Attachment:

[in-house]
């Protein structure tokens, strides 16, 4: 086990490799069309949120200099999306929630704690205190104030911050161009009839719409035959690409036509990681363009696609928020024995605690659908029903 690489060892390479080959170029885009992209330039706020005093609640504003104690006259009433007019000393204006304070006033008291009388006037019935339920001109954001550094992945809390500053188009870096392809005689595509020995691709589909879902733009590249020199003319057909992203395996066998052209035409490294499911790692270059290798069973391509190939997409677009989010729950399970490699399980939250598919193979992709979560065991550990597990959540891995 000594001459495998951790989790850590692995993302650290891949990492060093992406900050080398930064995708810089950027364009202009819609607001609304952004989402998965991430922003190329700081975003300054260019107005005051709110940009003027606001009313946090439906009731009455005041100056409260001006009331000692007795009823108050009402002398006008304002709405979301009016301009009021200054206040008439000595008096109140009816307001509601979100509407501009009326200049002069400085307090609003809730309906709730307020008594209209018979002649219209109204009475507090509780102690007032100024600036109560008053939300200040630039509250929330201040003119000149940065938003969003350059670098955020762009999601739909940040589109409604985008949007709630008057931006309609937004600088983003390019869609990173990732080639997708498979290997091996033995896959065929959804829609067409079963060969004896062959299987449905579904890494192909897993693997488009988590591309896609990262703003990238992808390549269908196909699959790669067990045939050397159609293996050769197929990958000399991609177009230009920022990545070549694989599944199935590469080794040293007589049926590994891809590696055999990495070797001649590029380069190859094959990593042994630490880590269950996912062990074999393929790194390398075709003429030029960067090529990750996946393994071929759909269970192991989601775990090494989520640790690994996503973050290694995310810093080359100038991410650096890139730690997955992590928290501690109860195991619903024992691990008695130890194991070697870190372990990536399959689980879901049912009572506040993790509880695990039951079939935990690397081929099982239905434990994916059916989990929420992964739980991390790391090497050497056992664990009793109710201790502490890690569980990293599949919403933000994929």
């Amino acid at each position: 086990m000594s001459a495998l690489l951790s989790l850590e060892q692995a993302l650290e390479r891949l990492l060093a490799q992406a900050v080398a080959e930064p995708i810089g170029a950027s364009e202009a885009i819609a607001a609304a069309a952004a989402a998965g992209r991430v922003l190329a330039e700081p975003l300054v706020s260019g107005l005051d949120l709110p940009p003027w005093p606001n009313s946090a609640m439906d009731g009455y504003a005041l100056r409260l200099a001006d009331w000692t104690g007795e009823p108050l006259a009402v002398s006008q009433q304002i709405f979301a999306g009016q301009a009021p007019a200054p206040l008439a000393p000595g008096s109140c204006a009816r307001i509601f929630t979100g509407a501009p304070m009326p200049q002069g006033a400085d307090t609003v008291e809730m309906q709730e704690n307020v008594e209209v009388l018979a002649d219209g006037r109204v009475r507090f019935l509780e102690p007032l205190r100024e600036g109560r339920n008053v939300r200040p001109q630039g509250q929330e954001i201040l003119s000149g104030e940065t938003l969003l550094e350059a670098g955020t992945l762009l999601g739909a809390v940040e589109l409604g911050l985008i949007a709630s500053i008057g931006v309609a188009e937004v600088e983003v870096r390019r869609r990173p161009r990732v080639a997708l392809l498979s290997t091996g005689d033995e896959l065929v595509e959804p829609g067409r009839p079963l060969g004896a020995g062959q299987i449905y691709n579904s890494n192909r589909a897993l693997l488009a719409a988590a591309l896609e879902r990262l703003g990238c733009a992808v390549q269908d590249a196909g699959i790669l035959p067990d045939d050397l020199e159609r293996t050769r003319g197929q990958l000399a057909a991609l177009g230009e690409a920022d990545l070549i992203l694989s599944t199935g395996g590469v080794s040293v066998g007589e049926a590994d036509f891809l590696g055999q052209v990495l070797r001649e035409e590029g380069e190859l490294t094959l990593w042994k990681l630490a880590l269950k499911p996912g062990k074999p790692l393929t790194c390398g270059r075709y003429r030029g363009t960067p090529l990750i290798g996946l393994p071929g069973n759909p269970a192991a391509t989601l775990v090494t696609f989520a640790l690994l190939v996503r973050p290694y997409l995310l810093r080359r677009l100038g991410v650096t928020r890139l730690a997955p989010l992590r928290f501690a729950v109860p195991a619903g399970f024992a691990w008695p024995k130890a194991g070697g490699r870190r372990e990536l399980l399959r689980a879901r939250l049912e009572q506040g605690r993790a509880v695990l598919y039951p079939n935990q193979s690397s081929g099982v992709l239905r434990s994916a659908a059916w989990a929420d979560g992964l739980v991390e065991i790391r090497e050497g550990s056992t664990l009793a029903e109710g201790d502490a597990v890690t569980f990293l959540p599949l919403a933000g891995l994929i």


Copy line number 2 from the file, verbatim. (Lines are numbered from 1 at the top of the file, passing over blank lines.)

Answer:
């Protein structure tokens, strides 16, 4: 086990490799069309949120200099999306929630704690205190104030911050161009009839719409035959690409036509990681363009696609928020024995605690659908029903 690489060892390479080959170029885009992209330039706020005093609640504003104690006259009433007019000393204006304070006033008291009388006037019935339920001109954001550094992945809390500053188009870096392809005689595509020995691709589909879902733009590249020199003319057909992203395996066998052209035409490294499911790692270059290798069973391509190939997409677009989010729950399970490699399980939250598919193979992709979560065991550990597990959540891995 000594001459495998951790989790850590692995993302650290891949990492060093992406900050080398930064995708810089950027364009202009819609607001609304952004989402998965991430922003190329700081975003300054260019107005005051709110940009003027606001009313946090439906009731009455005041100056409260001006009331000692007795009823108050009402002398006008304002709405979301009016301009009021200054206040008439000595008096109140009816307001509601979100509407501009009326200049002069400085307090609003809730309906709730307020008594209209018979002649219209109204009475507090509780102690007032100024600036109560008053939300200040630039509250929330201040003119000149940065938003969003350059670098955020762009999601739909940040589109409604985008949007709630008057931006309609937004600088983003390019869609990173990732080639997708498979290997091996033995896959065929959804829609067409079963060969004896062959299987449905579904890494192909897993693997488009988590591309896609990262703003990238992808390549269908196909699959790669067990045939050397159609293996050769197929990958000399991609177009230009920022990545070549694989599944199935590469080794040293007589049926590994891809590696055999990495070797001649590029380069190859094959990593042994630490880590269950996912062990074999393929790194390398075709003429030029960067090529990750996946393994071929759909269970192991989601775990090494989520640790690994996503973050290694995310810093080359100038991410650096890139730690997955992590928290501690109860195991619903024992691990008695130890194991070697870190372990990536399959689980879901049912009572506040993790509880695990039951079939935990690397081929099982239905434990994916059916989990929420992964739980991390790391090497050497056992664990009793109710201790502490890690569980990293599949919403933000994929």